Canon printer hacked to show security issues with “internet of things”

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shutterstock_164702252A wireless Canon Pixma printer has been hacked to run retro video game Doom. The hack was carried out by security researcher Michael Jordon, and it took four months to get the game running on the hardware.

He said he had undertaken the project to demonstrate the security problems surrounding devices that would form the “internet of things”. Canon said it planned to fix the loopholes on future printers to make them harder to subvert.

Like many modern printers, Canon’s Pixma range can be accessed via the net, so owners can check the device’s status. However, Mr Jordon, who works for Context Information Security, found Canon had done a poor job of securing this method of interrogating the device.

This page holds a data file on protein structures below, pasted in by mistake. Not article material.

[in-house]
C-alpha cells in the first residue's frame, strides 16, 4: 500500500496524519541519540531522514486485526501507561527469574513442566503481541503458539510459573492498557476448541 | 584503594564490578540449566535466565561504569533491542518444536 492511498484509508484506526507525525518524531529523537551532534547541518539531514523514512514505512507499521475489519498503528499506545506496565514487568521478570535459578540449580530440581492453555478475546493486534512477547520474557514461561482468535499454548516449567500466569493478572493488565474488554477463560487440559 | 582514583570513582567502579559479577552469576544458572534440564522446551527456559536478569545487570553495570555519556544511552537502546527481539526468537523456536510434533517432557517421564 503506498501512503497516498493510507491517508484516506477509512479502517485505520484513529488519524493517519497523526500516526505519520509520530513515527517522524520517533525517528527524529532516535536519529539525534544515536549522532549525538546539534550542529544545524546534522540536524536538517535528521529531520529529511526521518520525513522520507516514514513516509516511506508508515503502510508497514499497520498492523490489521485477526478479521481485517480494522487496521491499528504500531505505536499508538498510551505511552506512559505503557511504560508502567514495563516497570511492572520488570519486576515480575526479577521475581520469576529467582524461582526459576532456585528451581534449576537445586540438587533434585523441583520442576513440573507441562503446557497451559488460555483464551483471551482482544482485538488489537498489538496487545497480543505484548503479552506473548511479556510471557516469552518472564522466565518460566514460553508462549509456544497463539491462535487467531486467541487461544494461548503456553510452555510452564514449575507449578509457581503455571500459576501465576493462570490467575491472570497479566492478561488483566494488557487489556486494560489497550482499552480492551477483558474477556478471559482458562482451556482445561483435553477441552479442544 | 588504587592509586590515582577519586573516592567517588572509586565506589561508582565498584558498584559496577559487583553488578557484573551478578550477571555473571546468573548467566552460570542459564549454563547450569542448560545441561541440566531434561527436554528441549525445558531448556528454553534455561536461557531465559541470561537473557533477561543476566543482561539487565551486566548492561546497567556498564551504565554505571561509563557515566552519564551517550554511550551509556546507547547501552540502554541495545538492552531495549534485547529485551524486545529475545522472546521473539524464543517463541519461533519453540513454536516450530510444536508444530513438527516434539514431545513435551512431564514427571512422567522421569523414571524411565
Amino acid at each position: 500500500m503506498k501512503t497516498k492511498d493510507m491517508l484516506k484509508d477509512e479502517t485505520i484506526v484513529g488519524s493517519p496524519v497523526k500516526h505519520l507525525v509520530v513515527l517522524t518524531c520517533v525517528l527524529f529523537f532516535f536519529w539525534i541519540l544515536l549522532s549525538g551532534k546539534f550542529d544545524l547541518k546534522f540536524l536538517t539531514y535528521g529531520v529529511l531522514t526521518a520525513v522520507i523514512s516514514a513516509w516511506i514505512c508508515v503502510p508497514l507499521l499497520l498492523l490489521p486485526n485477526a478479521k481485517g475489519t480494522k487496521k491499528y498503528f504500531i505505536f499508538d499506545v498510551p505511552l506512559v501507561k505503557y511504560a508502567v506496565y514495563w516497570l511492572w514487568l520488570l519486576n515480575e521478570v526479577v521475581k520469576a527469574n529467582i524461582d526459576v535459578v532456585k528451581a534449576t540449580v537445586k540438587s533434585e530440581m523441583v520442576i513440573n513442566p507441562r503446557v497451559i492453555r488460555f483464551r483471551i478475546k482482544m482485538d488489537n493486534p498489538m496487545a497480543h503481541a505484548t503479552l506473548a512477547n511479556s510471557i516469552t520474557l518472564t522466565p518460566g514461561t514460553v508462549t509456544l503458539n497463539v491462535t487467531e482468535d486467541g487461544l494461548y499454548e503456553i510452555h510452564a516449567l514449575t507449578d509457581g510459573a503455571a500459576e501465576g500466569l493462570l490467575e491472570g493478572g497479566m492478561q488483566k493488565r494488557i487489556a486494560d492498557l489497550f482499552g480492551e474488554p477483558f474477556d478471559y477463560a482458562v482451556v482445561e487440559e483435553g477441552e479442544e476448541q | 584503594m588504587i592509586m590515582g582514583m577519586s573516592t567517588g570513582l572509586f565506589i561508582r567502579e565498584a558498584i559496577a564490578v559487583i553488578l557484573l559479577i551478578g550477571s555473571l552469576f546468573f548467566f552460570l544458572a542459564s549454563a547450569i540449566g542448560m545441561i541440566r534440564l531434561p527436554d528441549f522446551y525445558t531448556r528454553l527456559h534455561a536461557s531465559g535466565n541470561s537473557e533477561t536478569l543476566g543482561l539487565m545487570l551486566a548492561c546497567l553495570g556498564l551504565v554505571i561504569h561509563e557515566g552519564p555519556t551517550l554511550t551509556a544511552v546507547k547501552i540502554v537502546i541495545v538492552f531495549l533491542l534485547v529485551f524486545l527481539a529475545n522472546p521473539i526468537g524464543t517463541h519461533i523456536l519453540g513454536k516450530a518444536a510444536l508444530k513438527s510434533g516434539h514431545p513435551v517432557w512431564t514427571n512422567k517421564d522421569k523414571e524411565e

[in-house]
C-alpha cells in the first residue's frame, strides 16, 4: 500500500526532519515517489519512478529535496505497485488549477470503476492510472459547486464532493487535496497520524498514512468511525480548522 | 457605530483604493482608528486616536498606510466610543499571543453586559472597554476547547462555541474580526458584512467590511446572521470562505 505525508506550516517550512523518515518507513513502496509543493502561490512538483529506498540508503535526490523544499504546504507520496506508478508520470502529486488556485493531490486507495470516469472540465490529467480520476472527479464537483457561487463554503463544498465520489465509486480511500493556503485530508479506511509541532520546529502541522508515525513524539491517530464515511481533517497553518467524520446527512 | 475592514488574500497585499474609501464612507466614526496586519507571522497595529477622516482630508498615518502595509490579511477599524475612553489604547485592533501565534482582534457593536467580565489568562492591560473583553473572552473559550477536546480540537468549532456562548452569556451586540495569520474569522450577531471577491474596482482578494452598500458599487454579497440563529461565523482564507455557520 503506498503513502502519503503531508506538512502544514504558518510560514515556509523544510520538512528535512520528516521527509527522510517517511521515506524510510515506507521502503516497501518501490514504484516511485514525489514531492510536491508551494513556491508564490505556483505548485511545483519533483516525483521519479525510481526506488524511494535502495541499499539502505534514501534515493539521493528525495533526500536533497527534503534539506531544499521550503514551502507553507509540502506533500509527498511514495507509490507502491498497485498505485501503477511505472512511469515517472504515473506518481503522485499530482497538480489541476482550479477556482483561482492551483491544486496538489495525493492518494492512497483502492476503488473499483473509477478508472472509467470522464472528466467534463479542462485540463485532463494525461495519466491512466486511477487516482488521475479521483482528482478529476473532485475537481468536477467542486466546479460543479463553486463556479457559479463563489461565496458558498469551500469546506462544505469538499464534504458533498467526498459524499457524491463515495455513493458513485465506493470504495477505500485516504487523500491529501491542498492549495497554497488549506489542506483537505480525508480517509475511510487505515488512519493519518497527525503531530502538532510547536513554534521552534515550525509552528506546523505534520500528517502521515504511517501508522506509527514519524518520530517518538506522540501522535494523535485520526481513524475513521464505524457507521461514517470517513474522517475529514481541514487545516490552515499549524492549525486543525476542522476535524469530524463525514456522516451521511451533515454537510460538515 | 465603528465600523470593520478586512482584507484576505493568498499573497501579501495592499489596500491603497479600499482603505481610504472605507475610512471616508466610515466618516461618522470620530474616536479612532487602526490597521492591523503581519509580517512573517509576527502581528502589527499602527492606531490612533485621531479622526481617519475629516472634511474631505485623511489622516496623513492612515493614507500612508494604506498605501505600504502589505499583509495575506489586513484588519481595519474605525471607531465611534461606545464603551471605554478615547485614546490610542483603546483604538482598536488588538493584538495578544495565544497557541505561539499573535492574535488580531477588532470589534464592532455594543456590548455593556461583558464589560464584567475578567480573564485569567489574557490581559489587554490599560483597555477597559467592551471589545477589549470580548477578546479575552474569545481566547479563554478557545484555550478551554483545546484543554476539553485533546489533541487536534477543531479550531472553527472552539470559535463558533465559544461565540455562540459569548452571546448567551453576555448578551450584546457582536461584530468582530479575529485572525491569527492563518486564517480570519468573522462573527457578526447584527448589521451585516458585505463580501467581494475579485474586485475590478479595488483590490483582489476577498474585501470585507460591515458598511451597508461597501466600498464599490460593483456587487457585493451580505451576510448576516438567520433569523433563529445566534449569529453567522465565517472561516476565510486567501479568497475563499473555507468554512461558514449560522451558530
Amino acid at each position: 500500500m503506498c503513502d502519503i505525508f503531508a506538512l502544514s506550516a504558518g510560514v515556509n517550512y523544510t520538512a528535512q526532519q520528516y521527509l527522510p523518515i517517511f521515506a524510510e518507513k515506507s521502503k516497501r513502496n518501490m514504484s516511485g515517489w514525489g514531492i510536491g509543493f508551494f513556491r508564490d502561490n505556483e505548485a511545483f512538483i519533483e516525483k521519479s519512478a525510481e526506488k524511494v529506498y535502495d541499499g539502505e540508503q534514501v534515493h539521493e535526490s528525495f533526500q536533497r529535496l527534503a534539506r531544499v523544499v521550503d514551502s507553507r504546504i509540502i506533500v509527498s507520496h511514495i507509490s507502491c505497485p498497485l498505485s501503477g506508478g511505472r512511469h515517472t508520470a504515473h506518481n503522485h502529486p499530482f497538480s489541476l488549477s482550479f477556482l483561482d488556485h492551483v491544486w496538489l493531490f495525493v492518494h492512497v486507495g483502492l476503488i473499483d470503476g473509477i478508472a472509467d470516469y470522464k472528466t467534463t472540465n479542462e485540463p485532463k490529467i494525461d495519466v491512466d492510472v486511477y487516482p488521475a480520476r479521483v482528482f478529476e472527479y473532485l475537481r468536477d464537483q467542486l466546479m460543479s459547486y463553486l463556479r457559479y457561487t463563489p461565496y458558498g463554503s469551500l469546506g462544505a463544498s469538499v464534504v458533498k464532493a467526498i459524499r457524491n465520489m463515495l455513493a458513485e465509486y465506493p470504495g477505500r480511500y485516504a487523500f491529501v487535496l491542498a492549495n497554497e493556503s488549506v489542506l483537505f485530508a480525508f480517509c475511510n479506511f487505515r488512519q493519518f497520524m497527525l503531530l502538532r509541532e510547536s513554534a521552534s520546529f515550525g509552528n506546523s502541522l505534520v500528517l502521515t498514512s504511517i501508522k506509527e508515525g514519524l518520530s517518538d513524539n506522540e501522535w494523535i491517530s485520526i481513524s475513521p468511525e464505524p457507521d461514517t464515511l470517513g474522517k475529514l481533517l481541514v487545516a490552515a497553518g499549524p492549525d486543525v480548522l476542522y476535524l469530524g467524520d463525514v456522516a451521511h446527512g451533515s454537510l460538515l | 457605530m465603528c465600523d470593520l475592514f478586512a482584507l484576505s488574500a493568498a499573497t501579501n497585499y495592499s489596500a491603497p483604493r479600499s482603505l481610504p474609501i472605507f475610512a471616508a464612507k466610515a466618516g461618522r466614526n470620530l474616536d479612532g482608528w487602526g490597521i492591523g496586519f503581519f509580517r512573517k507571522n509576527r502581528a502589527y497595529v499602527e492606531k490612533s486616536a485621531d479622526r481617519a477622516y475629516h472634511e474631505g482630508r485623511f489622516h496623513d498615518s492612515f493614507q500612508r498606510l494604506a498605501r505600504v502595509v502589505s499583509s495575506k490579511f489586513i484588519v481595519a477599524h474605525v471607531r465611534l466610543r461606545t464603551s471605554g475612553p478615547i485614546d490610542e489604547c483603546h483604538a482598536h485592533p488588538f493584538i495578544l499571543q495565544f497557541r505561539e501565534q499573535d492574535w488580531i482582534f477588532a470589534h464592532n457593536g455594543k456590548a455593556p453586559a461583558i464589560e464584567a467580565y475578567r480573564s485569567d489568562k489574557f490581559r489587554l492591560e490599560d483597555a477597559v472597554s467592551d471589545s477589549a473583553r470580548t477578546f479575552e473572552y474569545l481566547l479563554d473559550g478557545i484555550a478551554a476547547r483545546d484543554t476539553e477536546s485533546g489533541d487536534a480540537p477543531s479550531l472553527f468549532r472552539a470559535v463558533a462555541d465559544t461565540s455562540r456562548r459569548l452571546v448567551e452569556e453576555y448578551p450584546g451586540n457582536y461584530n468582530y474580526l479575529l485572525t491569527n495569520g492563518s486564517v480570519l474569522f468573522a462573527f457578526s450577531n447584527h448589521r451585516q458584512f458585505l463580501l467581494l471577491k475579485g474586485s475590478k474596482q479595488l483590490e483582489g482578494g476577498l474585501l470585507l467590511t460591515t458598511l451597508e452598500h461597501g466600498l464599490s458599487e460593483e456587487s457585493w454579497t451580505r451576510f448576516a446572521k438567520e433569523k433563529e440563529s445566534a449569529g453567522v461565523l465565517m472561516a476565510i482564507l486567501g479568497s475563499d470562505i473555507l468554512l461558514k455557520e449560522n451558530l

“The web interface has no user name or password on it,” he said.

That meant anyone could look at the status of any device once they found it, he said. A check via the Shodan search engine suggests there are thousands of potentially vulnerable Pixma printers already discoverable online. There is no evidence that anyone is attacking printers via the route Mr Jordon found.

At first glance, the remote access feature did not look like a problem, until Mr Jordon realised it was possible to update the printer’s controlling software, known as firmware, via the interface too.

Although the firmware was encrypted, research revealed it was possible to crack this protection system to reveal the core computer code. Reverse engineering the encryption system used by Canon also meant that if Mr Jordon wrote his own firmware the printer should accept it as authentic.

It was then Mr Jordon conceived the idea of getting the 1993 game running on the printer.

“Running Doom, that’s real proof you control the thing,” he told the BBC.

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